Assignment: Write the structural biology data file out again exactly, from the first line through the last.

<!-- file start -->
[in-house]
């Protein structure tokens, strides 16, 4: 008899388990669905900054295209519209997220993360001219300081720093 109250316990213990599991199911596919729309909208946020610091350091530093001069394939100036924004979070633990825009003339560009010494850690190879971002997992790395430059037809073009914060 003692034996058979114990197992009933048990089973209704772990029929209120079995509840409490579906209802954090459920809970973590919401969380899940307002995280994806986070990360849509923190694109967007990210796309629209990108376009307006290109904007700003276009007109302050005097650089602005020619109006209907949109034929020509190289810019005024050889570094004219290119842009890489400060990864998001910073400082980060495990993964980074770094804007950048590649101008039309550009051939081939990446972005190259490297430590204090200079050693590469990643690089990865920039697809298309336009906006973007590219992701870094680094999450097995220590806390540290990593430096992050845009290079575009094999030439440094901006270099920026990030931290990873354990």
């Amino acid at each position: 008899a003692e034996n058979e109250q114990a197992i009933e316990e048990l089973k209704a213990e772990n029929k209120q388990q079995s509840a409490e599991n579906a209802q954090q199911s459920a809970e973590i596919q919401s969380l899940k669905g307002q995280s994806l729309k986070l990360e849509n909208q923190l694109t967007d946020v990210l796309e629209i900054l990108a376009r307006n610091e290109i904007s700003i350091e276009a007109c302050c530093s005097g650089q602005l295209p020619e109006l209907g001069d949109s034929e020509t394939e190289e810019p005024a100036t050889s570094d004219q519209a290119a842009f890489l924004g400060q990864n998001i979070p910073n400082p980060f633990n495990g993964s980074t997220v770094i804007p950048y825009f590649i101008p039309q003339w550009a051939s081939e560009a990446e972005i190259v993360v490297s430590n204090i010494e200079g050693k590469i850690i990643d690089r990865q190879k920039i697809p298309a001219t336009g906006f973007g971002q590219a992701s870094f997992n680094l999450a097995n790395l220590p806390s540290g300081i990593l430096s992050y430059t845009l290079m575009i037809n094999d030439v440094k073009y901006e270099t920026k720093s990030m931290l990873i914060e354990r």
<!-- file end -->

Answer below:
[in-house]
């Protein structure tokens, strides 16, 4: 008899388990669905900054295209519209997220993360001219300081720093 109250316990213990599991199911596919729309909208946020610091350091530093001069394939100036924004979070633990825009003339560009010494850690190879971002997992790395430059037809073009914060 003692034996058979114990197992009933048990089973209704772990029929209120079995509840409490579906209802954090459920809970973590919401969380899940307002995280994806986070990360849509923190694109967007990210796309629209990108376009307006290109904007700003276009007109302050005097650089602005020619109006209907949109034929020509190289810019005024050889570094004219290119842009890489400060990864998001910073400082980060495990993964980074770094804007950048590649101008039309550009051939081939990446972005190259490297430590204090200079050693590469990643690089990865920039697809298309336009906006973007590219992701870094680094999450097995220590806390540290990593430096992050845009290079575009094999030439440094901006270099920026990030931290990873354990």
């Amino acid at each position: 008899a003692e034996n058979e109250q114990a197992i009933e316990e048990l089973k209704a213990e772990n029929k209120q388990q079995s509840a409490e599991n579906a209802q954090q199911s459920a809970e973590i596919q919401s969380l899940k669905g307002q995280s994806l729309k986070l990360e849509n909208q923190l694109t967007d946020v990210l796309e629209i900054l990108a376009r307006n610091e290109i904007s700003i350091e276009a007109c302050c530093s005097g650089q602005l295209p020619e109006l209907g001069d949109s034929e020509t394939e190289e810019p005024a100036t050889s570094d004219q519209a290119a842009f890489l924004g400060q990864n998001i979070p910073n400082p980060f633990n495990g993964s980074t997220v770094i804007p950048y825009f590649i101008p039309q003339w550009a051939s081939e560009a990446e972005i190259v993360v490297s430590n204090i010494e200079g050693k590469i850690i990643d690089r990865q190879k920039i697809p298309a001219t336009g906006f973007g971002q590219a992701s870094f997992n680094l999450a097995n790395l220590p806390s540290g300081i990593l430096s992050y430059t845009l290079m575009i037809n094999d030439v440094k073009y901006e270099t920026k720093s990030m931290l990873i914060e354990r």